These are small steps, but they count in helping build a road back to championship form. There's so much more Bergevin and Habs ownership can do. First, and the GM has said he'll be addressing it, is the scouting department. A wealthy team like the Canadiens can afford to have the best scouting group in the league, starting with better scouting in their own back yard. If Bergevin wants local representation on the team to re-build that sense of hometown pride, he's got to start improving the department that searches for those players.
Of course, there can't be local players to draft if there aren't players signing up for the sport as kids. The Canadiens used to sponsor a whole network of minor league teams back in their glory days. That began to fall by the wayside with the introduction of the NHL draft in the '60s. What was the point, after all, in developing a whole bunch of sponsored talent, only to have it become fair game for all the other teams? Today, while team sponsorship is no longer feasible, it would benefit the Canadiens to be more active in enabling local kids to have access to the game. They are doing well in partnering with community groups to build open-air rinks, but fees for registration and ice time are prohibitive, and many parents can't afford the costs of travel and equipment. Children of single parents, low-and-middle earning classes and new Canadians might never have a chance to play the game without financial assistance. It wouldn't cost the Habs much to sponsor kids who need a hand, and might help increase the number of children learning the game in Quebec.
Another thing the Canadiens could do to help shine up their reputation is take advantage of their own history. If Serge Savard is around the team, there could be a really great opportunity to have him work one-on-one with the yet-to-be-named defence coach and a guy like P.K.Subban once in a while. Or have Henri Richard offer David Desharnais a few insider tips on how to succeed as a little guy in the NHL. The old-timers are probably willing to help if they're asked, but they should be formally asked. The Canadiens built that reputation for class by building a strong, family-like organization. They passed the knowledge of how to win on from generation to generation, but somewhere in the last two decades, that knowledge has been lost. The team would do well to take better advantage of the guys who can help bring it back.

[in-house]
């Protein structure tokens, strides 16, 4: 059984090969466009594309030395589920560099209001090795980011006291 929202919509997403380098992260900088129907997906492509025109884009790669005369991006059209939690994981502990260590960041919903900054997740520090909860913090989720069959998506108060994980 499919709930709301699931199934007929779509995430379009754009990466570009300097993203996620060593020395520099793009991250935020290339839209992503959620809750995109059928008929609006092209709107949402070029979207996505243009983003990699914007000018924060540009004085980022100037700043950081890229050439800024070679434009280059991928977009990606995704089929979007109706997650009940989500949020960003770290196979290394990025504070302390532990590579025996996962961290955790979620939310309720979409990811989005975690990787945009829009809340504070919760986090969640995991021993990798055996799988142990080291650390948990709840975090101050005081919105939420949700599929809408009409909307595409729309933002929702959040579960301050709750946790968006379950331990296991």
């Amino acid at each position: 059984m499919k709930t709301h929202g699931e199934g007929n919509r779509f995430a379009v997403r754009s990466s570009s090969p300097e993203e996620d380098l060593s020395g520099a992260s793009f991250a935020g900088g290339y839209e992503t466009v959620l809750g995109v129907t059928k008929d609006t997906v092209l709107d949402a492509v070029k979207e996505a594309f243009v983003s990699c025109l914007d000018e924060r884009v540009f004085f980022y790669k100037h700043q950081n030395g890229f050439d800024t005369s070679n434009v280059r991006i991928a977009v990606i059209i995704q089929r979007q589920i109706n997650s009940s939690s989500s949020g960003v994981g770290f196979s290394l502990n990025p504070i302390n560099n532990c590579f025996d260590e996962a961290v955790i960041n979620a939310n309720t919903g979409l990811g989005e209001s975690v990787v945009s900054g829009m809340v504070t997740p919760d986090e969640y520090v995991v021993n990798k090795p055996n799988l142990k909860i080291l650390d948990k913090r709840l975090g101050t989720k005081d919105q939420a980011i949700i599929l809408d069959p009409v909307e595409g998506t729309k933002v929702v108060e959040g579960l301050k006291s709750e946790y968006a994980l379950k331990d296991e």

The next important step in the return of class to the Canadiens will be in choosing the right player at Friday's draft. The team hasn't chosen this high since 1980, and the player will come with great expectations. It's important for the kid they pick to be someone with the character to match his skills. He doesn't necessarily have to be the best player in the draft, but he's got to be someone the team is proud to introduce to its fans as a hard worker and good person, as well as being a good hockey player.
Classiness is like any good reputation. It's of great value and worthy of admiration when you have it, but terribly hard to regain when it's been lost. So far, Marc Bergevin is showing signs of rebuilding that most elusive of qualities in Montreal. It will take hard work and generosity, but he's made a promising start.